OPINION | If Imran Khan Wants Proof, He’ll Find It in Punjab Province, Writes a Pakistani Journalist in Exile
Whenever such terror attacks happen across the border, it all comes down to Pakistan always demanding proof. But the onus of proof does not only lie with the Indians.
File photo of Pakistan PM Imran Khan. (Reuters)
Tensions between the two South Asian nuclear-armed nations have escalated once again after India held Pakistan responsible for an attack in Kashmir.
On February 14, 2019, a convoy of vehicles carrying security personnel on the Jammu-Srinagar National Highway was attacked by a vehicle-borne suicide bomber. The attack resulted in the killing of 40 Central Reserve Police Force (CRPF) personnel. Shortly after the attack, Jaish-e-Mohammad (JeM), a Pakistan-based terror group accepted responsibility of carrying out the attack in a video message. But because the suicide bomber was a local Kashmiri, Pakistan responded by saying this was an indigenous operation, ignoring the fact that JeM’s central leadership continues to reside and operate out of Pakistan, more specifically from the Punjab province.
In a televised addressed, Pakistani Prime Minister Imran Khan said he was open to an investigation, but demanded proof from India for Pakistan's involvement. If PM Khan needs proof that JeM is based out of Pakistan, he does not need to look beyond the Punjab province where his party has a government.
Many local and international news reports have pointed to the presence of JeM in the province, especially in the Bahawalpur area, where it is also believed that Masood Azhar, the head of JeM, resides. The JeM has been banned in Pakistan since 2002, but has continued to operate in the country under different guises, names and identities, as has been the case with other groups like the Lashkar-e-Taiba (LeT), which continues to operate under different names too. So there is no denying that these groups exist on Pakistani soil.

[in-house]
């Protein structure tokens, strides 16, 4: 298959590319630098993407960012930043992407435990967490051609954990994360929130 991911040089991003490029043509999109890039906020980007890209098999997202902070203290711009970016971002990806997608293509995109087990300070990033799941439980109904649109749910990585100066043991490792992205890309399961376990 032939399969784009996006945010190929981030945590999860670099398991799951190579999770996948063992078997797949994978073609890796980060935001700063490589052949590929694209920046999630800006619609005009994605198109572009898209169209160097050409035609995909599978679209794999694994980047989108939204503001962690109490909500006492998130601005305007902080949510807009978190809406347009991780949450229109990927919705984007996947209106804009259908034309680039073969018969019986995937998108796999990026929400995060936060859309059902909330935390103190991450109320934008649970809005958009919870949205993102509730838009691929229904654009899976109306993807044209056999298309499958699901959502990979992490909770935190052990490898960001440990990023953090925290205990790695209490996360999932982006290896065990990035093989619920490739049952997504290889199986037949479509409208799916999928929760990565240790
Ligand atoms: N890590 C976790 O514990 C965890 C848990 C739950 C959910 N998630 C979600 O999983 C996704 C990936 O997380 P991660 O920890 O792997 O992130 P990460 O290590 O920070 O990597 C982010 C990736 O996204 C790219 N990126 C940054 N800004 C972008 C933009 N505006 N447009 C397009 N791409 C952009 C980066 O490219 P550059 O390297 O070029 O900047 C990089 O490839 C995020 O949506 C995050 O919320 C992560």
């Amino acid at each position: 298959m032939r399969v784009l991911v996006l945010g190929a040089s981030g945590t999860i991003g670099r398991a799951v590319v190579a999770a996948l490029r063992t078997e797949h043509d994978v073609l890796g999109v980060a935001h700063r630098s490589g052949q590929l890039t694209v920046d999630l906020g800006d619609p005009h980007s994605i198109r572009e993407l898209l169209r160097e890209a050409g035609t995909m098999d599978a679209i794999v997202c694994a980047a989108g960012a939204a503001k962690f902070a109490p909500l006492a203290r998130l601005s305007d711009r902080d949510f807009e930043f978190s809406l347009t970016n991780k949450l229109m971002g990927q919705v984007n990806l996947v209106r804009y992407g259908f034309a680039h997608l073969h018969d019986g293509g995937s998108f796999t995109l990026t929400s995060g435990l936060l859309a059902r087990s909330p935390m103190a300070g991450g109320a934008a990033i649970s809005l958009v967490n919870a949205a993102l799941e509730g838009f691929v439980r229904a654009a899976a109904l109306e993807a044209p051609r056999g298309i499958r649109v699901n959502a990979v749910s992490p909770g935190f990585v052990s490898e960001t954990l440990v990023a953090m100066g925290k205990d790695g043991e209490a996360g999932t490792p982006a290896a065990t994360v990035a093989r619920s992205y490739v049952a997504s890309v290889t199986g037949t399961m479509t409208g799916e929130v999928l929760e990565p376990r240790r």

Just as recently as February 5, the day Pakistan marks as ‘Kashmir Solidarity Day’, JeM was eulogised alongside LeT and Hizbul Mujahideen in a rally in Lahore, and the organisers, using a relatively unheard of platform of Tehreek-e-Azadi Jammu Kashmir (TAJK), paid tribute to these militant groups. The JeM also took out rallies in many other parts of the country, which was widely documented on social media, but the Pakistani state seems to deliberately ignore these facts and deflect attention from them by repeating the same mantra we have seen before - asking India for proof of Pakistan's involvement.
Post Mumbai attack in 2008, which claimed over 150 lives, Pakistan had issues similar denials, but later on, the country's own Federal Investigation Agency accepted that the attackers had organised, trained and departed from Pakistani soil. Despite that, till date, no one in Pakistan has been punished for carrying out that attack. It has been 11 years and there has been no progress at all.
Initially, under pressure, the Pakistani government arrested some members of the LeT who had claimed to be behind the attack, including Hafiz Saeed, who was once the head of LeT, but when the time came to present a solid case in courts against these perpetrators of terrorism, the government's prosecution did not follow through with proper investigations, and eventually the court released the suspects because of lack of evidence.